tender forms were issued oh 1-6-1992 to the
other seven parties, but not to the appellant.
reading of the counter-affidavit and the reply-affidavit will disclose that
relevant material before the FACT for
a decision not to issue any tender form to the appellant, including the
material relating to the inflated measurements given by the appellant in
relation to one of the previous contracts."
have heard Shri Sivasubramanium, learned Senior Counsel for the appellant and Shri
P.S. Poti, learned Senior Counsel for the respondent. The deletion of the name
of the appellant from the list of qualified contractors, says Shri Sivasubramanium,
in effect, amounts to blacklisting, and that it is now 701 settled law that
before a person's reputation could be so affected, he is entitled to have an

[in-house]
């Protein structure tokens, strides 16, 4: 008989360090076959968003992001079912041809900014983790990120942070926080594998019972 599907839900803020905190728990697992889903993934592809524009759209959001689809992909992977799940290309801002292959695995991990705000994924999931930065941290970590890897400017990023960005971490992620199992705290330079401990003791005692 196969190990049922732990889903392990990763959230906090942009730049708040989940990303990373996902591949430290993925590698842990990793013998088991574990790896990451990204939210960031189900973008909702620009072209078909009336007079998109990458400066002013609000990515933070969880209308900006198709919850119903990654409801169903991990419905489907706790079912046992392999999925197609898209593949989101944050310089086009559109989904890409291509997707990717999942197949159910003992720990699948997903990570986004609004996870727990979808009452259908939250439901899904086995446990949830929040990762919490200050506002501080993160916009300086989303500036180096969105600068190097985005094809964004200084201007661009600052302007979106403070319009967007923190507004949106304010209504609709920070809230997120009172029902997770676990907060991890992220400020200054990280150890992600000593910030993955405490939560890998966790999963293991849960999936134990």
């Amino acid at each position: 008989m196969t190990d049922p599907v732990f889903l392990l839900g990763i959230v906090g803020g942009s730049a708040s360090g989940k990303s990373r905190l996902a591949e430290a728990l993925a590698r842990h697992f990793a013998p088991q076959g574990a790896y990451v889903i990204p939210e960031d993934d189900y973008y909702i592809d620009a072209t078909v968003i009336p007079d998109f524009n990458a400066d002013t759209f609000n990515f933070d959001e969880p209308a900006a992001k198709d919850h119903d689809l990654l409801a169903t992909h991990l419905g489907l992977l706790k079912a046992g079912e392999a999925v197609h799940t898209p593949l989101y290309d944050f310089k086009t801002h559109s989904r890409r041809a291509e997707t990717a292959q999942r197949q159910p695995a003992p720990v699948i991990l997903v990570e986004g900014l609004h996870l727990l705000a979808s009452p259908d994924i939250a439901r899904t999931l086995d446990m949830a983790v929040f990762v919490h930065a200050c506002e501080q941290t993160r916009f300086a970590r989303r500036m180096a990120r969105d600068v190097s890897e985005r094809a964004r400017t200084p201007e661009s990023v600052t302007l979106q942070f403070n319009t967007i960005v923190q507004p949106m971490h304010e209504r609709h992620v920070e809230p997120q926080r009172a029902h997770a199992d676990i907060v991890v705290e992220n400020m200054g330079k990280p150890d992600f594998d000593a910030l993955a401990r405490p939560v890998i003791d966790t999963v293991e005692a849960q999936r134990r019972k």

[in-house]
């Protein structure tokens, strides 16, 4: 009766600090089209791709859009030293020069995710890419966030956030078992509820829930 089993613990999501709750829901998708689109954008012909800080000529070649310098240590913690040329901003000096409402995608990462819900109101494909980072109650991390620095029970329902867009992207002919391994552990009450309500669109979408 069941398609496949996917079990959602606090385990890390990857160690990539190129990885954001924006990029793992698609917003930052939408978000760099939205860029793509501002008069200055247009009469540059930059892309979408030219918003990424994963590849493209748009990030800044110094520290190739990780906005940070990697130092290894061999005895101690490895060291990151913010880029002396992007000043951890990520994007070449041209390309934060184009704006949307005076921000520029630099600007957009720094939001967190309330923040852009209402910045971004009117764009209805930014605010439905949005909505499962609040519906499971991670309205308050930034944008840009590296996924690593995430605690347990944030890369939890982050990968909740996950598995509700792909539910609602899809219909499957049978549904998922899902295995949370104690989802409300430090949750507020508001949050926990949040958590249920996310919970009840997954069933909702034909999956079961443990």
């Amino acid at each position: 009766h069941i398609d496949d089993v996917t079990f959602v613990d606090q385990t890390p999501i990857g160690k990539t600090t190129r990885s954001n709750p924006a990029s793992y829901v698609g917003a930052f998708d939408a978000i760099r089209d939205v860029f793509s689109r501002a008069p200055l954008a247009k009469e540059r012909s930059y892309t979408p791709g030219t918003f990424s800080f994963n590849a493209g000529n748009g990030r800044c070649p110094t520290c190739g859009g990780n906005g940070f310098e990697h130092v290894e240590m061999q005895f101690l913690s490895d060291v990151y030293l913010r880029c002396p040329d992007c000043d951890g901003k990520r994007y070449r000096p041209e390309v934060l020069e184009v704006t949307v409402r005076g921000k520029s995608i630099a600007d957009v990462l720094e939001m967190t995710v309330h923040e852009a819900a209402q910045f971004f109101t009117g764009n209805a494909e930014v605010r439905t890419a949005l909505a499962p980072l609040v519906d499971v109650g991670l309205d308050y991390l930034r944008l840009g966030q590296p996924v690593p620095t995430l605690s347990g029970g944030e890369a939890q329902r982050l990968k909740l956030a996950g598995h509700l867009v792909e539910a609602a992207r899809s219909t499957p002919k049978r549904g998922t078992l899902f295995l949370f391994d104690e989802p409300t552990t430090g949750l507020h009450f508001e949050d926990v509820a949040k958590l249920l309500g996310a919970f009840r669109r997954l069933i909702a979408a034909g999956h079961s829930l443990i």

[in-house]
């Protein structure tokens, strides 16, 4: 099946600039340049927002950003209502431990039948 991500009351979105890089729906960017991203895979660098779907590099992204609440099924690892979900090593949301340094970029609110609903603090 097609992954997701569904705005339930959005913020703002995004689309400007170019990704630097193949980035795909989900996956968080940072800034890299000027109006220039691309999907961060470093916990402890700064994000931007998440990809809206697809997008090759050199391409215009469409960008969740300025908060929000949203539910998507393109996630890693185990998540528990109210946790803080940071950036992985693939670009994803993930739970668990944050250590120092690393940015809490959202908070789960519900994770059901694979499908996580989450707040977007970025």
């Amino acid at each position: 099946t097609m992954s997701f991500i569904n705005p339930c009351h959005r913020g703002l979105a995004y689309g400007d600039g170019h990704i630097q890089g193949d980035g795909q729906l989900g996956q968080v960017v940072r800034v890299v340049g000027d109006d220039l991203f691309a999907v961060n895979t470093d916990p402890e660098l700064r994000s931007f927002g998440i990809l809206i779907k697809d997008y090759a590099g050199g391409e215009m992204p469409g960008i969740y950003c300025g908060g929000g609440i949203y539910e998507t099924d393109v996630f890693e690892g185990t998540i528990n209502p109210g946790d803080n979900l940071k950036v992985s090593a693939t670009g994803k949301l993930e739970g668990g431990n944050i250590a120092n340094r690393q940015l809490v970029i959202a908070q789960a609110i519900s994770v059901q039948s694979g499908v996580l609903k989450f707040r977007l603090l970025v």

opportunity of being heard. We think that Shri Sivasubramanium is right in his
Full Bench decision in V. Punnen Thomas v. State of Kerala1 presents an interesting stage in
the development of law on the matter. The facts were somewhat similar. The
majority opinion in that case held:
the term, 'civil consequences' means something more than consequences which the
person concerned does not like. There must be at least the possibility of an
invasion of some civil right of his before it can be said that anything done in
respect of him has civil consequences. A mere refusal to afford a man the
prospect of doing profitable or unprofitable business with the Government, of
entering into advantageous relationships with the Government as it has been put
entails no civil consequences however serious a blow that might be to the
said that the impugned order casts a stigma on the petitioner. Assuming that it
does, does that by itself attract the principle of natural justice? We think
question whether an impugned act involves a stigma or not is relevant only for